When I was 19/20, I was so in shape it was ridiculous. I was like a racehorse, and could easily run 8-10 miles three times a week like it was nothing. Running came as naturally to me as breathing, and when I wasn’t running I was swapping in HIIT workouts and long stints on my exercise bike.
I got into running when I 17 and decided to do something about my unhappiness with my body. At first, my main form of exercise was cycling on an exercise bike but eventually I realised running came more naturally. When I first moved away to uni, I lived on the top floor of a student accommodation block and so I couldn’t do as many cycling/HIIT workouts without seriously pissing off the people living below. This meant I would go running up to four times a week, and without realising it I was running up to 6, 7, and eventually 10 miles… even after I’d been out the night before!
After I ran my first half marathon, my running routine slowly dwindled and I started running less. When I no longer had a ‘goal’ or event that I was training for, motivation started to dip, and running slowly fell out of my habits. I started my final year of uni, and with the stress of a dissertation and a part time job, I started exercising when I had time rather than making time for it as I did before. The break from running wasn’t necessarily a bad thing, if anything it made me realise how obsessive I had become with my running routine, and I was beginning to use it as a way to overcome the guilt I associated with eating.
Exercise is something I think everyone dips in and out of. It’s very easy to start exercising in the cooler months when you have time, and just as easy to quickly drop it in the summer when pub gardens and BBQ’s are more appealing that pulling on a sticky pair of leggings and battling with a sports bra. The trick is to find an exercise you like, even if your fav part of that exercise routine is when it’s over!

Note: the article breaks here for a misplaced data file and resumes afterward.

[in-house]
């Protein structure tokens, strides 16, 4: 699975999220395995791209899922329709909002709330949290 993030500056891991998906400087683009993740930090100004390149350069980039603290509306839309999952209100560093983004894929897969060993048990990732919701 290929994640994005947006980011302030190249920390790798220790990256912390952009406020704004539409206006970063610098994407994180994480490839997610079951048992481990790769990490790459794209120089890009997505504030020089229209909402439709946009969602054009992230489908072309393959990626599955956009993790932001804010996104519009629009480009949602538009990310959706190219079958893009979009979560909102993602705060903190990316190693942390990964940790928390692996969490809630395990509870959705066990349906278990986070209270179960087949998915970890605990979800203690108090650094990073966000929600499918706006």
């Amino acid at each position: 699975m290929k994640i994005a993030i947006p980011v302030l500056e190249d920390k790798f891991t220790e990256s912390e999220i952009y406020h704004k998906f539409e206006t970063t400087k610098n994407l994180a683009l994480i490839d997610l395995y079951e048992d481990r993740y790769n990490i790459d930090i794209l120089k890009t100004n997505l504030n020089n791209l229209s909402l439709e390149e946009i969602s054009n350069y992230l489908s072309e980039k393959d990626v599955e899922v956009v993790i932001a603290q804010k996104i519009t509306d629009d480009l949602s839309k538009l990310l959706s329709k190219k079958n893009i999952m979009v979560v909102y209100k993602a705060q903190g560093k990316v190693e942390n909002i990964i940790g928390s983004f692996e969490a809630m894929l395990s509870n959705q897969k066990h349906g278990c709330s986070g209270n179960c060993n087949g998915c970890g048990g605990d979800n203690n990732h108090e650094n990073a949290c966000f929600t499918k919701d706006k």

I found that I really like HIIT DVD workouts because they are normally less than 30 minutes, and once you find one you like it’s easy to progress and stick to it. I tend to use Josie Gibson’s 30 Second Slim , Josie Gibson’s 21 Day Fat Burn or Charlotte Crosby’s 3 Minute Belly Blitz . I tend to run three times a week, and then switch in these fitness DVD’s as well as cycling and hula hooping.
Somehow, four pairs of running shoes and five years later, I’m still running. I recently switched jobs which means more time of my own, and I’ve gradually started to rebuild my fitness.
I’m not quite back to my 8-mile runs, but I’m definitely fitter than I was 6 months ago. Even during our recent heatwave in the UK, I’ve tried to get up early and run at least 4 miles before the sun catches up with me, and I’m slowly but surely learning (again) that running doesn’t have to be a punishment for eating bad food, and is actually something I enjoy!
I’ve found that exercising in the morning has really helped me get back into it. Whereas when I was 17/18 and still at school, I didn’t really have a choice but to exercise in the evenings, and somehow that used to work for me. But now that I’m older and working and not as sprightly as I once was, if I get out and go in the mornings, then I’m not letting myself dread working out when I get home, and I’ve got much more energy for the day ahead. So I think my advice is just go before your body has registered it’s sleepy.
As much as we punish ourselves for breaks in exercise routines, and especially those evenings where you think ‘Yeanoooooooo’, you just have to be kind to yourself and remember there is always time to get back into healthy habits.
Running leggings – La Redoute
Top – Sports Direct